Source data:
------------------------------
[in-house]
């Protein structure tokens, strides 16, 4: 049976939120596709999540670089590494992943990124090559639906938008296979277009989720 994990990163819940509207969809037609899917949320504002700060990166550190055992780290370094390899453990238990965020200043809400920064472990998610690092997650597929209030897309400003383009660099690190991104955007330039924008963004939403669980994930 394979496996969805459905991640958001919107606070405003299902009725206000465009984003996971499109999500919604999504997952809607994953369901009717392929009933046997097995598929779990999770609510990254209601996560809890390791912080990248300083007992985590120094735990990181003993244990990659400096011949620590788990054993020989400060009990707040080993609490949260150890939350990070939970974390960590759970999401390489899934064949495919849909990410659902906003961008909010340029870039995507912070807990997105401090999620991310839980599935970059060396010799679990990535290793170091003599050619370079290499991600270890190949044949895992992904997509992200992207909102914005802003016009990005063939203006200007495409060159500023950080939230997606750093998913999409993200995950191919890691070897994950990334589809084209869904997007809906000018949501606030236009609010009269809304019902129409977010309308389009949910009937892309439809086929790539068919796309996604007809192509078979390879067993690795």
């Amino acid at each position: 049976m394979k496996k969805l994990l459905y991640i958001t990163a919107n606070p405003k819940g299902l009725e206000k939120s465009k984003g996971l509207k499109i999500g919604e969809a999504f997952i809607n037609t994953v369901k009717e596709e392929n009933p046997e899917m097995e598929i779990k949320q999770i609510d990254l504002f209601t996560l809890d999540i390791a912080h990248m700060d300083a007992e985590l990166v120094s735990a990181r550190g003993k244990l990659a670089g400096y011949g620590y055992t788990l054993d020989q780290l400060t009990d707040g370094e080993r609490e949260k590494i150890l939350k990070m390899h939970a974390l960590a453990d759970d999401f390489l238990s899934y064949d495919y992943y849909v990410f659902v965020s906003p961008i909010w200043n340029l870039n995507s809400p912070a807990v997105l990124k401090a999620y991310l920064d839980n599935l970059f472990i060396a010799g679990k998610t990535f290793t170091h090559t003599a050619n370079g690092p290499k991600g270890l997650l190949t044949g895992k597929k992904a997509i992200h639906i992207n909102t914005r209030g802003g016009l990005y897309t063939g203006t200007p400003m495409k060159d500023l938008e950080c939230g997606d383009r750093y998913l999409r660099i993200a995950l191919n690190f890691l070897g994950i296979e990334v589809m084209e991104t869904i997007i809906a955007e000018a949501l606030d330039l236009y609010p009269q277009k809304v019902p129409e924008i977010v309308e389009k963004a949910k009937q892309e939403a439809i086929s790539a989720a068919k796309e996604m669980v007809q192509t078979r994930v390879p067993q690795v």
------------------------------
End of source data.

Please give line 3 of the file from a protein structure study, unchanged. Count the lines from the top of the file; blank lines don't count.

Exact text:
């Amino acid at each position: 049976m394979k496996k969805l994990l459905y991640i958001t990163a919107n606070p405003k819940g299902l009725e206000k939120s465009k984003g996971l509207k499109i999500g919604e969809a999504f997952i809607n037609t994953v369901k009717e596709e392929n009933p046997e899917m097995e598929i779990k949320q999770i609510d990254l504002f209601t996560l809890d999540i390791a912080h990248m700060d300083a007992e985590l990166v120094s735990a990181r550190g003993k244990l990659a670089g400096y011949g620590y055992t788990l054993d020989q780290l400060t009990d707040g370094e080993r609490e949260k590494i150890l939350k990070m390899h939970a974390l960590a453990d759970d999401f390489l238990s899934y064949d495919y992943y849909v990410f659902v965020s906003p961008i909010w200043n340029l870039n995507s809400p912070a807990v997105l990124k401090a999620y991310l920064d839980n599935l970059f472990i060396a010799g679990k998610t990535f290793t170091h090559t003599a050619n370079g690092p290499k991600g270890l997650l190949t044949g895992k597929k992904a997509i992200h639906i992207n909102t914005r209030g802003g016009l990005y897309t063939g203006t200007p400003m495409k060159d500023l938008e950080c939230g997606d383009r750093y998913l999409r660099i993200a995950l191919n690190f890691l070897g994950i296979e990334v589809m084209e991104t869904i997007i809906a955007e000018a949501l606030d330039l236009y609010p009269q277009k809304v019902p129409e924008i977010v309308e389009k963004a949910k009937q892309e939403a439809i086929s790539a989720a068919k796309e996604m669980v007809q192509t078979r994930v390879p067993q690795v």